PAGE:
Given the following tables:
CREATE TABLE FeeTestClient (Id INT IDENTITY(1,1) NOT NULL PRIMARY KEY, Name VARCHAR(16)) INSERT INTO FeeTestClient (Name) VALUES ('Test'), ('Test 2'), ('Test 3') CREATE TABLE FeeTest (FeeId INT IDENTITY(1,1) NOT NULL PRIMARY KEY, ClientId INT, Fee INT, Val VARCHAR(16), Val2 VARCHAR(16)) INSERT INTO FeeTest (ClientId, Fee, Val, Val2) VALUES (1, 15, 'Default', 'Default'), (1, 10, 'Default', 'asdf'), (2, 15, 'Default', 'Default'), (2, 20, 'Default', 'qwer'), (2, 10, 'zxcv', 'asdf'), (3, 20, 'Default', 'Default')
My goal is to select all
FeeTestClient elements, and pick the fee that is least default. The rules on a default fee are pretty simple: if
Val cannot be anything except
'Default', and for each fee, we want the first one where
Val is not
'Default', or the first one where
Val2 is not
'Default', otherwise we are guaranteed a
Val = 'Default' AND Val2 = 'Default' match.
The customer will only ever have one item that matches
'Default'/'Default', one item that matches
'Default'/____ and one item that matches
____/____. (Though the last two rows may not exist.) If they have a
____/____ then they'll always have a
'Default'/____, every customer will have a
'Default'/'Default'. They can never have a
____/'Default' — this is an invalid state on the application, and they can never have more than one of the same
x/y, this is enforced by a
UNIQUE constraint on the table.
It is possible (in the database) for the customer to have a
'Default'/a, and a
'Default'/b, but that is considered an invalid state in the application, and there is a test for that. (The user must delete one of the two.)
This is similar to a previous question of mine (Select all records, join with table A if join exists, table B if not), but much less pleasant. Because they're
FLOAT in the database, but the same issue applies) they're being aggregated together like I don't want.
I want to get a result of:
Id Name (No column name) 1 Test 10 2 Test 2 10 3 Test 3 20
SELECT Id, Name, COALESCE(f1.Fee, f2.Fee, f3.Fee) FROM FeeTestClient LEFT OUTER JOIN FeeTest AS f1 ON f1.ClientId = Id AND f1.Val <> 'Default' AND f1.Val2 <> 'Default' LEFT OUTER JOIN FeeTest AS f2 ON f2.ClientId = Id AND f2.Val = 'Default' AND f2.Val2 <> 'Default' LEFT OUTER JOIN FeeTest AS f3 ON f3.ClientId = Id AND f3.Val = 'Default' AND f3.Val2 = 'Default'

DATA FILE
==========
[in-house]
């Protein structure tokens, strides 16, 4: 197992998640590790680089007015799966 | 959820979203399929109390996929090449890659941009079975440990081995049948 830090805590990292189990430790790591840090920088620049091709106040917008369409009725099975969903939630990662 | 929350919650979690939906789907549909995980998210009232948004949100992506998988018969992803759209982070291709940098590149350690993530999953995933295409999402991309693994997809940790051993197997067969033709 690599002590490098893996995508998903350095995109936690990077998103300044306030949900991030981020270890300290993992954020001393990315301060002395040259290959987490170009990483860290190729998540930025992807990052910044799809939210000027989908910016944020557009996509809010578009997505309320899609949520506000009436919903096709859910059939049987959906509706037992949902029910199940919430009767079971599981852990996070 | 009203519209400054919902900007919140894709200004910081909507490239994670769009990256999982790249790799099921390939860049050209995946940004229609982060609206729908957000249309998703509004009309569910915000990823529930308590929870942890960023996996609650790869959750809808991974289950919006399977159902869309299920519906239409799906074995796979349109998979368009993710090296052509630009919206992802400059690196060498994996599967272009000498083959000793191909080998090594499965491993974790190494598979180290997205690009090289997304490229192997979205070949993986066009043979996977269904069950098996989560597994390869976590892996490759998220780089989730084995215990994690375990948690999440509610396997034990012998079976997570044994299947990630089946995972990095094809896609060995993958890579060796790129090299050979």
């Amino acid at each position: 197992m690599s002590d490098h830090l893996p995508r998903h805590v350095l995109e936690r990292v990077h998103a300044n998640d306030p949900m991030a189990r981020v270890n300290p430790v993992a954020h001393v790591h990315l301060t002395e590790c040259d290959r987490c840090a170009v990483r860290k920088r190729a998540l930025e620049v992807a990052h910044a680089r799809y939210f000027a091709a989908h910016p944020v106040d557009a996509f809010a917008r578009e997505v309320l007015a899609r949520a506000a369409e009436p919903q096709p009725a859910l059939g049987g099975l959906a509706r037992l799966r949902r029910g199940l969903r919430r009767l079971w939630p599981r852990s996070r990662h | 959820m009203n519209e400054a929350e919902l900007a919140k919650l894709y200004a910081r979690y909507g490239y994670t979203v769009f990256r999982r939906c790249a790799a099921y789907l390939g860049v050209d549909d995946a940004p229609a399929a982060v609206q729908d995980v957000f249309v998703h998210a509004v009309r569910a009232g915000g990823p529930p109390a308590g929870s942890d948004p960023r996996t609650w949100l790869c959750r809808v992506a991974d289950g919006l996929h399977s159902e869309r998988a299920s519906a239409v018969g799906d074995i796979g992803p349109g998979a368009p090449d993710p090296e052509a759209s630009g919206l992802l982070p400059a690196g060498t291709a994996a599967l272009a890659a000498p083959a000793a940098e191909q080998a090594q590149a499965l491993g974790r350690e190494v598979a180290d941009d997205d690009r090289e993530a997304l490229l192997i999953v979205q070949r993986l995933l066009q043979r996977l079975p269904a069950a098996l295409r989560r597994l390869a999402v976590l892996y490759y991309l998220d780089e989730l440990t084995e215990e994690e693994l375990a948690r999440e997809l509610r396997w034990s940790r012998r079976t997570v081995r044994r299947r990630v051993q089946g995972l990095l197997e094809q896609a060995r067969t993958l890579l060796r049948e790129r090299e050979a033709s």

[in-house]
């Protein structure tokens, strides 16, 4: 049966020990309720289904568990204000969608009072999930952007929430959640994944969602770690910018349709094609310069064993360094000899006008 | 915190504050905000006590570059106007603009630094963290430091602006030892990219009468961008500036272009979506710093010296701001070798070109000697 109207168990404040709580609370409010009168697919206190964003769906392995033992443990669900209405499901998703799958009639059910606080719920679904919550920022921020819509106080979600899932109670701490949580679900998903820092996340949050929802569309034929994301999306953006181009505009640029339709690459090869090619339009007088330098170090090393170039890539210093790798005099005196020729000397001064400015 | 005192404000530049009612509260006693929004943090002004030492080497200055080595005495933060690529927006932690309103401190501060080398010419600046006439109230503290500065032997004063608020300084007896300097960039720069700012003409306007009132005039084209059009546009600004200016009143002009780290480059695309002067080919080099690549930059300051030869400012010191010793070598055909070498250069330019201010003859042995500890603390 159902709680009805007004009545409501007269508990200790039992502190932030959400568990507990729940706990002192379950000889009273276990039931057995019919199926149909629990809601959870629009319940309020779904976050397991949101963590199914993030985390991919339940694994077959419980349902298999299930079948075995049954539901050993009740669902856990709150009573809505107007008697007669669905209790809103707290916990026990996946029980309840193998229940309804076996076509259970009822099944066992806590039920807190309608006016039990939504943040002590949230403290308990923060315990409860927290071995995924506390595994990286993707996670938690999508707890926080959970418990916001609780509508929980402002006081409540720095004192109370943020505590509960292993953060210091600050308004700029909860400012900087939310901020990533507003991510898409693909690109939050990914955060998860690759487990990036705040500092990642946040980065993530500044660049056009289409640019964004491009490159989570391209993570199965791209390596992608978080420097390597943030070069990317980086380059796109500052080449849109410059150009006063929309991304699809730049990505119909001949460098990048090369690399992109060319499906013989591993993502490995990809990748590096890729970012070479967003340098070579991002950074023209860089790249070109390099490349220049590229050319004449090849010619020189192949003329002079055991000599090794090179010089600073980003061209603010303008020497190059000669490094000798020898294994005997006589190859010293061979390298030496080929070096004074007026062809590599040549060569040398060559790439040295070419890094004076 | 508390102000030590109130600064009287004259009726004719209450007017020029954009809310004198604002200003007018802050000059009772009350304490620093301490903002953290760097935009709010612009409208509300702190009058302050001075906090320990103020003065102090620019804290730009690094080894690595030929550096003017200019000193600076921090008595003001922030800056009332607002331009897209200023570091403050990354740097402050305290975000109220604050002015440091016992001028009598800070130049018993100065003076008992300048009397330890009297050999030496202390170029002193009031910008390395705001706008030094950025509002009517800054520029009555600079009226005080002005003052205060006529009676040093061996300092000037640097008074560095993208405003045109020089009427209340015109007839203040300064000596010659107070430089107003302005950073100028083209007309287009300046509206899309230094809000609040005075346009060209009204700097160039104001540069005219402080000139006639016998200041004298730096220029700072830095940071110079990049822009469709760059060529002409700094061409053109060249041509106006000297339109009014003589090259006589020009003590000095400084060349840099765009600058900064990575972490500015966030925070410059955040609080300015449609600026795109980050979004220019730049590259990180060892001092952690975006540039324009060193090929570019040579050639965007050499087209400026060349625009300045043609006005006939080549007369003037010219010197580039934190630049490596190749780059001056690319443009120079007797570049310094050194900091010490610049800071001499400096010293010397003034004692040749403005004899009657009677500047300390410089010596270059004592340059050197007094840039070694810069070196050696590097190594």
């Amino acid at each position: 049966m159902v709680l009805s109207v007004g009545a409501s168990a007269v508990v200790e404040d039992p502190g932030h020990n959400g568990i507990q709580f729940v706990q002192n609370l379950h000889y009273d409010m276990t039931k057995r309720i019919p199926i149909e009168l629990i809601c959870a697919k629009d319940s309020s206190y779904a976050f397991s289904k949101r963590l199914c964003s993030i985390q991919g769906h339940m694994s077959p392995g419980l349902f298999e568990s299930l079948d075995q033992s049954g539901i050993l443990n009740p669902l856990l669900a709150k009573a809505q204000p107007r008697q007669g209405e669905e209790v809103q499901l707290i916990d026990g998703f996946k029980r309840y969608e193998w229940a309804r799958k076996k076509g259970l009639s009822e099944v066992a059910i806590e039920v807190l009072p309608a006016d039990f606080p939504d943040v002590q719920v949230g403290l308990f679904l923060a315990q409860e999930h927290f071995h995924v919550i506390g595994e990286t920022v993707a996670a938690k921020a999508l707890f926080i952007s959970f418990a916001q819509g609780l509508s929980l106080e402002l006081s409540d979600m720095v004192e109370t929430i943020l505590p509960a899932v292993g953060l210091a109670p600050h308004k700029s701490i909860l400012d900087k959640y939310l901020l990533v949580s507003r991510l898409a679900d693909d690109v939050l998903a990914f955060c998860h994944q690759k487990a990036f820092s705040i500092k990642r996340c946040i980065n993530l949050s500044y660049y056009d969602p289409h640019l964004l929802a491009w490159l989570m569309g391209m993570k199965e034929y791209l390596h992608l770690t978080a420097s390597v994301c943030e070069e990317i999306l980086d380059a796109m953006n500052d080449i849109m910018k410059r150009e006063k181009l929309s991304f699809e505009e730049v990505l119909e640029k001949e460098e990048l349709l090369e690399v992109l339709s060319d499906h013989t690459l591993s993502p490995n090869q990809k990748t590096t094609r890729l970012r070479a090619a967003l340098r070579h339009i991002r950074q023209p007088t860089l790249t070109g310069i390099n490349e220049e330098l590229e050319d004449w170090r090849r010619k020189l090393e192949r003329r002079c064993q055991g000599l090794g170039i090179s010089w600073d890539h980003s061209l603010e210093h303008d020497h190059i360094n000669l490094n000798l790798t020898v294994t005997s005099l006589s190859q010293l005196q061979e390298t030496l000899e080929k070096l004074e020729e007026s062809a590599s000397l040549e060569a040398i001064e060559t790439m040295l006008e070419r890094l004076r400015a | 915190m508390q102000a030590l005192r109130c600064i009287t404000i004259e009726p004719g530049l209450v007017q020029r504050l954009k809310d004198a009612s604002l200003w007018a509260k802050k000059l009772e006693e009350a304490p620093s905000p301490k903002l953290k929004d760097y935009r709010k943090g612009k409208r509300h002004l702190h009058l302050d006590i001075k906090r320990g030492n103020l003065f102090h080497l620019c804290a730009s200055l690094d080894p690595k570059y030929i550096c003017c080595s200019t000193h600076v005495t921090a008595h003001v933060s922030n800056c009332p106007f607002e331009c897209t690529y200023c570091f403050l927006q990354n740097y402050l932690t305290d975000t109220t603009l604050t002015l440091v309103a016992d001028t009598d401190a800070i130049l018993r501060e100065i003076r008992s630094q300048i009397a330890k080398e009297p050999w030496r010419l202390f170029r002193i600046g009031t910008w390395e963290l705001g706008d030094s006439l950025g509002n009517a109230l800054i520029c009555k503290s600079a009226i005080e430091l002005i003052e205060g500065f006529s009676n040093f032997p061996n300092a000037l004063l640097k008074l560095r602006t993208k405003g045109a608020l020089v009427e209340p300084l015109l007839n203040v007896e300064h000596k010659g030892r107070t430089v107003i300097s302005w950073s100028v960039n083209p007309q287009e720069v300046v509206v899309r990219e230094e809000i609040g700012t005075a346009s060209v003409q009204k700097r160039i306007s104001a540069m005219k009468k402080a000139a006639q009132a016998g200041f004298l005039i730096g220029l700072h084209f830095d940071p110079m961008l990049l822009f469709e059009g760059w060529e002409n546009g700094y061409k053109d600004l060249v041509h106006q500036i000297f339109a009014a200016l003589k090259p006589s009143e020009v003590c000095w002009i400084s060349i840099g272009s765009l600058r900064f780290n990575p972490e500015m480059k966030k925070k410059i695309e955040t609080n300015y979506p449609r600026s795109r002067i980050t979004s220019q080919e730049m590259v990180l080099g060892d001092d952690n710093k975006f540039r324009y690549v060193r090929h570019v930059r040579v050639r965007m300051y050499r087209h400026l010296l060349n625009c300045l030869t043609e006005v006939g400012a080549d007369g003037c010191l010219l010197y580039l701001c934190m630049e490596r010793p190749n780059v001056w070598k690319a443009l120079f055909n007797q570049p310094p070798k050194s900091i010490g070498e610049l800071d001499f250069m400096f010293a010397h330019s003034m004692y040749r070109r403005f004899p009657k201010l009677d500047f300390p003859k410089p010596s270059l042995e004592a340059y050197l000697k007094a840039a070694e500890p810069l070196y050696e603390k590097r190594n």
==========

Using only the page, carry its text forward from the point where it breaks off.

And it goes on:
Which is ungodly slow on the live data-set, but returns the proper result (roughly 15 seconds, running the basic select on the data, without this selection of joins, is 7, plan is here), and I've also tried (by suggestion of Joe Obbish):
SELECT Id, Name, MAX(COALESCE(CASE WHEN Val <> 'Default' AND Val2 <> 'Default' THEN Fee END, CASE WHEN Val = 'Default' AND Val2 <> 'Default' THEN Fee END, CASE WHEN Val = 'Default' AND Val2 = 'Default' THEN Fee END)) FROM FeeTestClient LEFT OUTER JOIN FeeTest ON FeeTest.ClientId = Id GROUP BY Id, Name
Which is just as slow (plan is here), and produces the wrong output (though if you
MAXs then it works correctly). (Maybe worse.)
I'm at a loss, and writing these queries has been very painful, so any advice on building the desired output is appreciated.
I've provided the actual plans, but they differ very heavily from the test ones (this MCVE is to demonstrate the result I want, answers are not obligated or even expected to make any performance claims), it seems. Please disregard the extra joins shown in the plans above - they are unimportant to the example.
As far as distribution, in the live data-set, 1.5% only have a
'Default'/'Default', 44.9% have
'Default'/'Default', and 53.6% have all three.